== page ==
Пост обновлен 15 сент. 2019 г.
Three rabbits iconography is an old and mysterious symbol in art history. It is found in far-reaching parts of Asia and Europe. It appears in 6th-century cave temples in China, on 13th-century Mongolian metalwork, and on a copper coin dated 1281 found in Iran. It also is seen on an ancient Islamic reliquary from southern Russia and on a 13th-century box made in Iran under Mongolian rule.
Across Europe, the motif appears in illuminated manuscripts and in various cathedrals and synagogues (architectural wood carving, stone carving, window tracery, floor tiles, headstones, and stained glasses) stretching from Ukraine to Switzerland and Germany, and on to England.
The English utilised this imagery with the greatest frequency and it can be found abundantly in the churches of Devon, floor tiles at Chester Cathedral, stained glass windows at Long Melford, Suffolk, and on a ceiling in Scarborough, Yorkshire.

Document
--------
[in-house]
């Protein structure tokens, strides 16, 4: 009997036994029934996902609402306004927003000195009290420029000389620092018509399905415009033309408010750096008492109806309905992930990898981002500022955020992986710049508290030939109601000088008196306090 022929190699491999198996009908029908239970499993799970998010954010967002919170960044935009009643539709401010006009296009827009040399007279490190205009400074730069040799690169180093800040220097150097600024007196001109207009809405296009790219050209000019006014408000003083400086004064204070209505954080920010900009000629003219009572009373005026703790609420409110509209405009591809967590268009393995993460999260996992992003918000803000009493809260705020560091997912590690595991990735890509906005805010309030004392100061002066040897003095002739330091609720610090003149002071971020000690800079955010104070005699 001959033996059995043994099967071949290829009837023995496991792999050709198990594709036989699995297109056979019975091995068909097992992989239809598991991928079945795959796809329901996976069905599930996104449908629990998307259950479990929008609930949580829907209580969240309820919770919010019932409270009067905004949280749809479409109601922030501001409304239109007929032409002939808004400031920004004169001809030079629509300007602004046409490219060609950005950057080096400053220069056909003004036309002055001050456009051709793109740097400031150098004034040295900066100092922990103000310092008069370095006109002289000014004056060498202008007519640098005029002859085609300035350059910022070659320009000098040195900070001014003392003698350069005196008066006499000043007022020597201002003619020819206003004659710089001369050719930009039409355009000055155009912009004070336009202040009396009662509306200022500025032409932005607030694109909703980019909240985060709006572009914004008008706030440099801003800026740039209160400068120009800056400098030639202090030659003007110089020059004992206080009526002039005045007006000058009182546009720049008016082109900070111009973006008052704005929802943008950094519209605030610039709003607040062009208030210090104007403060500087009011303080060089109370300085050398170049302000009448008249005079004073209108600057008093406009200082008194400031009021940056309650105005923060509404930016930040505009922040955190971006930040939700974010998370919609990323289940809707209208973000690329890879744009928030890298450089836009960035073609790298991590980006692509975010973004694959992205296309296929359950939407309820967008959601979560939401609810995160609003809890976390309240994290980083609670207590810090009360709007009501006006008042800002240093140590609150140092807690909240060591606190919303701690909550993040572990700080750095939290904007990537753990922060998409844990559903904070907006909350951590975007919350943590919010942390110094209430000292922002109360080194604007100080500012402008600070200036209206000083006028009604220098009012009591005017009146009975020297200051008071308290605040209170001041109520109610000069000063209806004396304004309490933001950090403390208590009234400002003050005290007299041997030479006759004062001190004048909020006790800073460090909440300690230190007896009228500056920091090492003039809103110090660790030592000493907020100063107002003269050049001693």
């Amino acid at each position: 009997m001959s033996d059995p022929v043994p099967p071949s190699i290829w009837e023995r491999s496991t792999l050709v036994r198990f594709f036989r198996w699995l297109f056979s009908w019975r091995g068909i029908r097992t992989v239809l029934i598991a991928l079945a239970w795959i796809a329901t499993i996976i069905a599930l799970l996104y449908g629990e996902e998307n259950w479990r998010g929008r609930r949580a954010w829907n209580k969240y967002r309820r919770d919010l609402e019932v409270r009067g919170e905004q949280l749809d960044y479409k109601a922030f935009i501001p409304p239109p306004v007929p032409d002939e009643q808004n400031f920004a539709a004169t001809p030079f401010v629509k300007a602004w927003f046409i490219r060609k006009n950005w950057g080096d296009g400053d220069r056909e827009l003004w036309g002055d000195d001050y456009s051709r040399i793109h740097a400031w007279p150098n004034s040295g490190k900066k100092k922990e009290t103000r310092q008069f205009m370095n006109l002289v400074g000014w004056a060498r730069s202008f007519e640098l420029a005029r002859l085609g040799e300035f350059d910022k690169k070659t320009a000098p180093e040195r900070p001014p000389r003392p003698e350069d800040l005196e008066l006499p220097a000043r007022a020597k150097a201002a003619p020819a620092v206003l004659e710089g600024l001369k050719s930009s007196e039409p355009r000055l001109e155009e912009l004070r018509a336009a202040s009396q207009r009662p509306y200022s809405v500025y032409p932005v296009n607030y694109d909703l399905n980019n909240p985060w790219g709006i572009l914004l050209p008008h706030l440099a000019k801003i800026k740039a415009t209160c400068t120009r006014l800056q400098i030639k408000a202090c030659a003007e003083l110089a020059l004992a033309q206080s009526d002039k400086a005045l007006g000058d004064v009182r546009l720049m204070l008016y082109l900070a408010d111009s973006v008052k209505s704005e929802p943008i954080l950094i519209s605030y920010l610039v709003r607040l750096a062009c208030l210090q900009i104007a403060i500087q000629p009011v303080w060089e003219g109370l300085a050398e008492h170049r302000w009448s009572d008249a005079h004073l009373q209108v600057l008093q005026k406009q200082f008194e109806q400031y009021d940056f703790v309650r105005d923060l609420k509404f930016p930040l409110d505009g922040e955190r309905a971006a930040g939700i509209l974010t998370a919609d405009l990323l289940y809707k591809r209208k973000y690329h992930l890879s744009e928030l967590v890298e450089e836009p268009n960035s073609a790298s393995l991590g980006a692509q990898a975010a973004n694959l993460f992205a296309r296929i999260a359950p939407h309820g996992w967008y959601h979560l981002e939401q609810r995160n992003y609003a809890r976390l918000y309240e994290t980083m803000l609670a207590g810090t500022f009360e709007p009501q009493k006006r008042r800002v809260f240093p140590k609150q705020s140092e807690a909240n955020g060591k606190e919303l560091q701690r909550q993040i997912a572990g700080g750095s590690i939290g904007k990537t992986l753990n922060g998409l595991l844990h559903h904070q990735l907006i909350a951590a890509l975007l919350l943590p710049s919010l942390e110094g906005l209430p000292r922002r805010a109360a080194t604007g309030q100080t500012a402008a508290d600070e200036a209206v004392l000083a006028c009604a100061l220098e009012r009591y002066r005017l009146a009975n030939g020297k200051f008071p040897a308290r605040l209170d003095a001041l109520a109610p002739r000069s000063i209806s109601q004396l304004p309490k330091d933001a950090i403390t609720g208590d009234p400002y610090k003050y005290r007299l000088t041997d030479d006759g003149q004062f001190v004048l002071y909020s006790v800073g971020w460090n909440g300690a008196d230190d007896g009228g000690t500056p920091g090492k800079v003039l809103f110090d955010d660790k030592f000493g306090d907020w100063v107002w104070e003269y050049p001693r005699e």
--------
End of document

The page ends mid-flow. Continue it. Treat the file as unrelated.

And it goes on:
No one knows for certain how the motif appeared and what it means. There is a theory that the three rabbits first emerged in China and eventually came to England along the Great Silk Road. But other researchers think this symbol could have originated independently in different parts of the world. Scholars also differ on the meaning of the rabbits. Some think they are related to Buddhist iconography and represent peace and tranquility; others think that it can be seen as a symbol of the Holy Trinity.
When I first saw this symbol in a medieval manuscript, I was enchanted and inspired to use this old motif for my Red Rabbits. While the meaning of the ancient motif remains obscure, they appear mostly in religious and holy places and relics. There is a sacredness to these rabbits - something people honored or prayed to.
My ‘Red Rabbits’ continue to be a symbol of strength and empowerment - which are important to me. In several new canvases, they are forever running in the magic circle, protecting my art collectors around the world and myself. Whether it’s the icons checkered history, the creature itself, I feel there are still many things to learn, more inspiration to draw and interpretations to create.